The Kabayan mummies can be found in the northern Philippines on Luzon island. The mummies were created by the Ibaloi tribe. This practice occurred from 1200 to 1500 AD. Some scientists believe that the practice of mummification may have begun as early as 2000 BC.
Photo: Kabayan or Fire Mummy of the Philippines (Creative Commons: Jeno Ortiz).
The Kabayan mummy is also known as a fire mummy. The reference to the word fire is related to how a person’s body was mummified. In the northern Philippines, the practice was to slowly dry the body over a fire. Herbs were also rubbed into the body as the body was dried out.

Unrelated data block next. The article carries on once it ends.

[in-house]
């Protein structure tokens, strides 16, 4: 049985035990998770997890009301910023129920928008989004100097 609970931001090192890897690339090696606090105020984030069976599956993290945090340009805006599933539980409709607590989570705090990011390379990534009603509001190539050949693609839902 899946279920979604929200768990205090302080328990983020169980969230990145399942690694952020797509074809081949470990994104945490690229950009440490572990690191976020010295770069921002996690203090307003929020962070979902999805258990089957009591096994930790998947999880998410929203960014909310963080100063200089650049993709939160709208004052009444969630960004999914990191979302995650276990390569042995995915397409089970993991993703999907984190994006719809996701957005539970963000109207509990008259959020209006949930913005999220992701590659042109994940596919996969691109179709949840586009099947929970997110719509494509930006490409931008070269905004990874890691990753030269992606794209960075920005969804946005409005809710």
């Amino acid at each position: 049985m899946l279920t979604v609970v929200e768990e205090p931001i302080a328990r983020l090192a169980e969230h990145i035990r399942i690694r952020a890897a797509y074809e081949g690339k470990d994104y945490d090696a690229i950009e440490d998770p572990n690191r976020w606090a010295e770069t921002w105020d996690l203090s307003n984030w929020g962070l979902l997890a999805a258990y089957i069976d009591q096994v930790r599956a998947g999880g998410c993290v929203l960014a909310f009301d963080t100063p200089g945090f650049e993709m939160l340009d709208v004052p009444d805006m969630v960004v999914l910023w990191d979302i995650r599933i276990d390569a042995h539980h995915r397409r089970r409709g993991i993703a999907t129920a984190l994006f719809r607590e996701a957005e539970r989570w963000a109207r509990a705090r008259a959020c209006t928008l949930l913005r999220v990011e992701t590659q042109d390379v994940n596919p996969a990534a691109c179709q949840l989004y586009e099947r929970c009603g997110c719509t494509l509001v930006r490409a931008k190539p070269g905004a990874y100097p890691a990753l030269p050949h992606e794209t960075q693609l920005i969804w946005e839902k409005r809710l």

Once the drying process was completed, mummies were placed in coffins. In turn, the coffins were then placed in caves. Today, the mummified remains are scattered among a number of caves on the mountain slopes near Kabayan city.
The practice was ended after the colonization of the Philippines by the Spanish.
The process of mummification differs from the practice in Egypt. In Egypt, organs were removed from the body then dried using chemicals. The dried body was then covered with oils to make the skin more elastic.
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Fire Mummies – The Smoked Human Remains of the Kabayan Caves, Ancient Origins.